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Development of a New Soil Moisture Index Using SMOS Satellite Soil Moisture Products: Case study in Southwestern Mongolia
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  • Oyudari Vova,
  • Pavel Groisman,
  • Martin Kappas,
  • Tsolmon Renchin,
  • Steven Fassnacht
Oyudari Vova
University of Göttingen

Corresponding Author:oyudari.vova@geo.uni-goettingen.de

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Pavel Groisman
Hydrology Science and Services Corporation
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Martin Kappas
University of Goettingen
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Tsolmon Renchin
National University of Mongolia
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Steven Fassnacht
Ecosystem Science and Sustainability - Watershed Science Department, Colorado State University; Cooperative Institute for Research in the Atmosphere, Fort Collins, USA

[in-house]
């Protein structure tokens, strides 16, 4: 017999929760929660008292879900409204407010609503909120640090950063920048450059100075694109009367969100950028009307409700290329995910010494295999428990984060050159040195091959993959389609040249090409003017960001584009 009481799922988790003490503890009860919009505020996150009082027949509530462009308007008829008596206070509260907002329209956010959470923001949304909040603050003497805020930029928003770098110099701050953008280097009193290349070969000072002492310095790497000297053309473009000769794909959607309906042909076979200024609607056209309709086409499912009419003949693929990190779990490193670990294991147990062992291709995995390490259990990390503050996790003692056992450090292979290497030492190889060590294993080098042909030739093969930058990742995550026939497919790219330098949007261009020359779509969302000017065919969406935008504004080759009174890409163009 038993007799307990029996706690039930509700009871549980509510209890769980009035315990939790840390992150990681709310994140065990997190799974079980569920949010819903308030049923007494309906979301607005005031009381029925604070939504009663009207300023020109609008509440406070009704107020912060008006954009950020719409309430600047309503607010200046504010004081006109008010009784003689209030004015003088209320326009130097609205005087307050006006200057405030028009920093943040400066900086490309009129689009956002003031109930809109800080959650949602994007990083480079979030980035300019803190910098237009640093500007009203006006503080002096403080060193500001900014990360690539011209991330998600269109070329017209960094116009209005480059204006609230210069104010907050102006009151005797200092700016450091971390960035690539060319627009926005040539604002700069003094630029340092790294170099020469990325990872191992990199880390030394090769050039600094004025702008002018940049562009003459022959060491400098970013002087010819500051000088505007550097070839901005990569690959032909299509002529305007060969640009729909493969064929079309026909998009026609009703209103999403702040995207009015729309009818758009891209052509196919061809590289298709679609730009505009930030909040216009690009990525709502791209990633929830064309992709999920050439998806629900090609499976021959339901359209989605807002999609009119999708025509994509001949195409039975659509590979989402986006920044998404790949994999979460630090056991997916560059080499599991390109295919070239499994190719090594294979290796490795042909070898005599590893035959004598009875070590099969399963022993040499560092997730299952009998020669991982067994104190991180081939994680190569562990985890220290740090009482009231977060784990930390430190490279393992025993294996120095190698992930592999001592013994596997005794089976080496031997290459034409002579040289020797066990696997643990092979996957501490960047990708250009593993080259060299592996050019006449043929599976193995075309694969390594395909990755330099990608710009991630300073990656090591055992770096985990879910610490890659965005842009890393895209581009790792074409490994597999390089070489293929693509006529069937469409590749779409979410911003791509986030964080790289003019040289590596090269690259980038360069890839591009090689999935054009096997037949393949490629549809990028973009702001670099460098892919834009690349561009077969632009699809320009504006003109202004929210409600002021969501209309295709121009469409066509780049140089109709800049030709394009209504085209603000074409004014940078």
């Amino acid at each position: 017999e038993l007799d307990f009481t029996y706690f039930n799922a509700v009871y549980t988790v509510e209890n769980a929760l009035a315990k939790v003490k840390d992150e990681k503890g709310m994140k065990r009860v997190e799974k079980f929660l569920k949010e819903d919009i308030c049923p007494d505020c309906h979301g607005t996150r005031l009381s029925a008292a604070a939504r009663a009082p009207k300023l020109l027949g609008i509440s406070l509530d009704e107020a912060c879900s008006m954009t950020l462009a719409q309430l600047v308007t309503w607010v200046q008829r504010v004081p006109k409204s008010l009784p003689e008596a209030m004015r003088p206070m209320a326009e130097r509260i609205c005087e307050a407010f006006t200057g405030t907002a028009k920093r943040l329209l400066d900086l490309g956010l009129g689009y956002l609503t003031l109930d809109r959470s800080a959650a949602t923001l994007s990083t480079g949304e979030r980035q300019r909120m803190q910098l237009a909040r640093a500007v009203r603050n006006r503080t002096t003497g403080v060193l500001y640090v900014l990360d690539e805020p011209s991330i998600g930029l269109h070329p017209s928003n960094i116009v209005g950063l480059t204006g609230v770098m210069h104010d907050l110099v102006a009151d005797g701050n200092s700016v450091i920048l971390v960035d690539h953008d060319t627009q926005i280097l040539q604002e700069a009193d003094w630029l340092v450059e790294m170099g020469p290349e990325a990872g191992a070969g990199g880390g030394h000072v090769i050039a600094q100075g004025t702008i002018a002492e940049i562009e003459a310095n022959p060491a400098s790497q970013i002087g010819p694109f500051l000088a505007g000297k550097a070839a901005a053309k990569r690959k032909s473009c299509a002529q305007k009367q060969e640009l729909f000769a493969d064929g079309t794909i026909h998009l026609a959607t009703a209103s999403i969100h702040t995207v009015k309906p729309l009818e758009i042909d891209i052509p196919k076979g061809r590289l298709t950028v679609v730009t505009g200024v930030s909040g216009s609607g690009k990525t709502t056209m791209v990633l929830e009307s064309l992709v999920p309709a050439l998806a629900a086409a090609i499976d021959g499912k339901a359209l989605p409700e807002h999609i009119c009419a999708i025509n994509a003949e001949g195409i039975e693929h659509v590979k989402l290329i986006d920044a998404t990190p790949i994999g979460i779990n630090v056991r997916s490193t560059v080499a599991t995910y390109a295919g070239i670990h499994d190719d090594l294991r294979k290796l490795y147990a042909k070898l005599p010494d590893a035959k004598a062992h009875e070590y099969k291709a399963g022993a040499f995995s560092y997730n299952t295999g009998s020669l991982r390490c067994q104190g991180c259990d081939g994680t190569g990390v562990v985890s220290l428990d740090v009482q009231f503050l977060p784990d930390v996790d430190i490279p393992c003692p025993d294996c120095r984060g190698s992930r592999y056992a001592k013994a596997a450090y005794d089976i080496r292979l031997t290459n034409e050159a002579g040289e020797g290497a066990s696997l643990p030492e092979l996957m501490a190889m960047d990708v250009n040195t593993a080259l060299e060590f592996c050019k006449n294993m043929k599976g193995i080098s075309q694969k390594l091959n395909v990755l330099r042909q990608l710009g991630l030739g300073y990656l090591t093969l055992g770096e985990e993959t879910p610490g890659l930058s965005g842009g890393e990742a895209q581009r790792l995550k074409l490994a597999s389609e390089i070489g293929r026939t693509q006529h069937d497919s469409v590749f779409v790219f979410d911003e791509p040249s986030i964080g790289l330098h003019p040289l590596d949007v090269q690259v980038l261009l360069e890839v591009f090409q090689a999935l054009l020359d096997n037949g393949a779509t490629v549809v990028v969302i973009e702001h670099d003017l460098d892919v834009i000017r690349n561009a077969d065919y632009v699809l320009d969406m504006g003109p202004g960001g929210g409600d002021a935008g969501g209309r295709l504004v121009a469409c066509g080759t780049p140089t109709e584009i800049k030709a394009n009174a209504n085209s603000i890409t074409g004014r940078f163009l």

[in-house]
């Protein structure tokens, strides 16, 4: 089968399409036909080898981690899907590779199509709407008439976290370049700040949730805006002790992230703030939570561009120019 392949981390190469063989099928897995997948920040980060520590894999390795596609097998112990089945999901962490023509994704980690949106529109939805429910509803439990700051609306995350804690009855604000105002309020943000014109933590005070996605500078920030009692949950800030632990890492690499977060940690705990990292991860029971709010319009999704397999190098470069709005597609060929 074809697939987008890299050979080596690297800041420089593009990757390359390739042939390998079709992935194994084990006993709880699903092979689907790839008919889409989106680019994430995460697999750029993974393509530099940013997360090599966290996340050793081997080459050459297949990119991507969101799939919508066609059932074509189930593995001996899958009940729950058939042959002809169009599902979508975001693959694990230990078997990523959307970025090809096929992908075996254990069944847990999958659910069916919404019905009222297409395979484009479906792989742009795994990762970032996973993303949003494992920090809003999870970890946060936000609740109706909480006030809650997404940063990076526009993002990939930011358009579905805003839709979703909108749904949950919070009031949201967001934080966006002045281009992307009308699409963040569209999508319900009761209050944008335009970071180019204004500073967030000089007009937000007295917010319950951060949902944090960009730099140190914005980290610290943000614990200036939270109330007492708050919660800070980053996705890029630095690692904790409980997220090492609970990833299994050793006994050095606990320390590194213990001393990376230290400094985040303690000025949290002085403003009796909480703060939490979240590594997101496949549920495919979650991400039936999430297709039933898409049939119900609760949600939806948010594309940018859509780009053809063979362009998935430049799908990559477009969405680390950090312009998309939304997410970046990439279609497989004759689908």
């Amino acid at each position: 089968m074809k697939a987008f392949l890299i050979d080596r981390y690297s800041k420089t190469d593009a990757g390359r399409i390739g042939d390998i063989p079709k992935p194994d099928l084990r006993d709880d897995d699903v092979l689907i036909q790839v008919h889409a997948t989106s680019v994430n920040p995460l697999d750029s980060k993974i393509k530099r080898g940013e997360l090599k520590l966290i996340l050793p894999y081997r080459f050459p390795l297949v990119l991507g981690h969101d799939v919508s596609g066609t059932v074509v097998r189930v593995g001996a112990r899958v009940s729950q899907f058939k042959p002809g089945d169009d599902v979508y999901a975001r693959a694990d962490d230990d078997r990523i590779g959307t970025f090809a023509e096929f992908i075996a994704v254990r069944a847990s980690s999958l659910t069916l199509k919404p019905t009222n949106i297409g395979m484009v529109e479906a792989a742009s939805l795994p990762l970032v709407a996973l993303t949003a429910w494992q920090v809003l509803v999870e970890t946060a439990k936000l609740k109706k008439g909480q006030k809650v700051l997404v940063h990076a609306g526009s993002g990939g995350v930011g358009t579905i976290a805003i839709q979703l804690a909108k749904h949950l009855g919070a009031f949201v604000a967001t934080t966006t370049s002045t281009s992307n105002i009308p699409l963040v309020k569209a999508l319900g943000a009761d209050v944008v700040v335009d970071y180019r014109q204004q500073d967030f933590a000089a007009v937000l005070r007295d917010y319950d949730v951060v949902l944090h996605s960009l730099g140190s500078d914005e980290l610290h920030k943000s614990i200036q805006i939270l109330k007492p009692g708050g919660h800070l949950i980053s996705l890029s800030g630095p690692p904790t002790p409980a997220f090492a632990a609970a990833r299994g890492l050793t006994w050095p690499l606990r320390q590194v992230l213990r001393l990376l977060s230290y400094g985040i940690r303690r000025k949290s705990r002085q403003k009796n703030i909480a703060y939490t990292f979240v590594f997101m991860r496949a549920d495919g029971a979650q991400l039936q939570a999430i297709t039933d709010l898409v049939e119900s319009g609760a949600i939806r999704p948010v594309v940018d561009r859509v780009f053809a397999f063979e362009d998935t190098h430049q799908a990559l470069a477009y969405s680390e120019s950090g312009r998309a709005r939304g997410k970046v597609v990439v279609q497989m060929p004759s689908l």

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A new soil moisture index for monitoring drought occurrence and intensity is presented. The index is based on the integration of different remote sensing products and in situ observations. Due to a shortage of precipitation, droughts reduce vegetation productivity, and thus, aggravate the impact of moisture stress on pastureland. The spatial distribution of soil moisture index with high-resolution images in Mongolia is still being one of the essential goals in the remote sensing and rangeland community. Specifically, we examined a new composite Gobi soil moisture index (GI) based on the combination of Ocean Salinity (SMOS) Soil Moisture, several products from the MODIS satellite, and in situ Soil Moisture (SM) observations. A multiple linear regression method was used for the estimation of GI soil moisture index. The former includes the surface soil moisture from the Soil Moisture and Ocean Salinity (SMOS) mission, the Moderate Resolution Imaging Spectroradiometer (MODIS) derived land surface temperature (LST), normalized difference vegetation index (NDVI), potential evapotranspiration (PET). The latter includes a standardized precipitation index (SPI) from in-situ data. The validation of the approach is based on the relationship between SPI and in-situ soil moisture (SM) observations, and their comparison to remote sensing (RS) – derived indices. The results show that the correlation was statistically significant between GI and in-situ SM observations from the meteorological stations at 10 – 15 cm depths (p < 0.0001). The correlation between GI and SPI, as represented by the correlation coefficient (r) was 0.64. The GI empirical equations that utilize at least three key atmospheric variables are (a) NDVI, (b) land surface temperature, and (c) potential evapotranspiration. The established new GI soil moisture index was retrieved at the 1 km spatial resolution for Southwest Mongolia from 2000 to 2018, and their two summer months (July, August) were used for monitoring drought and vegetation response to the varying soil/climatic conditions. Now, based on the assessment of drought severity, the new soil moisture index allowed us to assess a large-scale spatial coherence of droughts across the Southwestern part of Mongolia.